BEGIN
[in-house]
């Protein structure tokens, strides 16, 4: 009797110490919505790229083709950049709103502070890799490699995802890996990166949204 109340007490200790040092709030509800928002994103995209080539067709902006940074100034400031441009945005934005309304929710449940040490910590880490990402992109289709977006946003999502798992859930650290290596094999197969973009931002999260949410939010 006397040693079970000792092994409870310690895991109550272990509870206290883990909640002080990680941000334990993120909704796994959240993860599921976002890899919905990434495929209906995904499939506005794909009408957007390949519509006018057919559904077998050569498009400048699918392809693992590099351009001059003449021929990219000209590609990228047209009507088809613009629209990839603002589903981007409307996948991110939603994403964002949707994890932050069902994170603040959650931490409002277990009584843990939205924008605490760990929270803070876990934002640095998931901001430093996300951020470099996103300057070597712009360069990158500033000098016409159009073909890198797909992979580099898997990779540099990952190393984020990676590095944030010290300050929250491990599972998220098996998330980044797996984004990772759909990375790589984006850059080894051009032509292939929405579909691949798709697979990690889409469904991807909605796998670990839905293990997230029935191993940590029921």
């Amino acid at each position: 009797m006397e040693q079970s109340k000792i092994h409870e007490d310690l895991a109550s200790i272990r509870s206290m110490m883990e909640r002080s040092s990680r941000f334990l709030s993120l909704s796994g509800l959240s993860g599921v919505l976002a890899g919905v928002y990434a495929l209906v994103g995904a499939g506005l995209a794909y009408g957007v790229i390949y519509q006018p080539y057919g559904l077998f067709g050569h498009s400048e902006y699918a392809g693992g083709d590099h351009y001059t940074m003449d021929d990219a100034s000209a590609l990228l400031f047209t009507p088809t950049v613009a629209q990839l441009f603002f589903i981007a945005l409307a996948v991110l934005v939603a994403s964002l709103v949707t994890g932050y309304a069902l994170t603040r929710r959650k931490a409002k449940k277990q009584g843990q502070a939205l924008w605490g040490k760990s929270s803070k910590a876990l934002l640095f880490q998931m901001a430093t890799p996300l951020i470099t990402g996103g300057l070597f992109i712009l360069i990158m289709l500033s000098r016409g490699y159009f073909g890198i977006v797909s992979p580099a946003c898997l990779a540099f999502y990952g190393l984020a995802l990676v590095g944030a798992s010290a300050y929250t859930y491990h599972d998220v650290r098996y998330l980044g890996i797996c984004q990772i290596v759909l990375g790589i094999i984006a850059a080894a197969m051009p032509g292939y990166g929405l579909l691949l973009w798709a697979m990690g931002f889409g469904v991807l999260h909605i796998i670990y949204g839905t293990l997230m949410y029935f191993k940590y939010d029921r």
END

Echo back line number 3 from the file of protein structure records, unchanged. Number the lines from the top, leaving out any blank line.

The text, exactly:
């Amino acid at each position: 009797m006397e040693q079970s109340k000792i092994h409870e007490d310690l895991a109550s200790i272990r509870s206290m110490m883990e909640r002080s040092s990680r941000f334990l709030s993120l909704s796994g509800l959240s993860g599921v919505l976002a890899g919905v928002y990434a495929l209906v994103g995904a499939g506005l995209a794909y009408g957007v790229i390949y519509q006018p080539y057919g559904l077998f067709g050569h498009s400048e902006y699918a392809g693992g083709d590099h351009y001059t940074m003449d021929d990219a100034s000209a590609l990228l400031f047209t009507p088809t950049v613009a629209q990839l441009f603002f589903i981007a945005l409307a996948v991110l934005v939603a994403s964002l709103v949707t994890g932050y309304a069902l994170t603040r929710r959650k931490a409002k449940k277990q009584g843990q502070a939205l924008w605490g040490k760990s929270s803070k910590a876990l934002l640095f880490q998931m901001a430093t890799p996300l951020i470099t990402g996103g300057l070597f992109i712009l360069i990158m289709l500033s000098r016409g490699y159009f073909g890198i977006v797909s992979p580099a946003c898997l990779a540099f999502y990952g190393l984020a995802l990676v590095g944030a798992s010290a300050y929250t859930y491990h599972d998220v650290r098996y998330l980044g890996i797996c984004q990772i290596v759909l990375g790589i094999i984006a850059a080894a197969m051009p032509g292939y990166g929405l579909l691949l973009w798709a697979m990690g931002f889409g469904v991807l999260h909605i796998i670990y949204g839905t293990l997230m949410y029935f191993k940590y939010d029921r």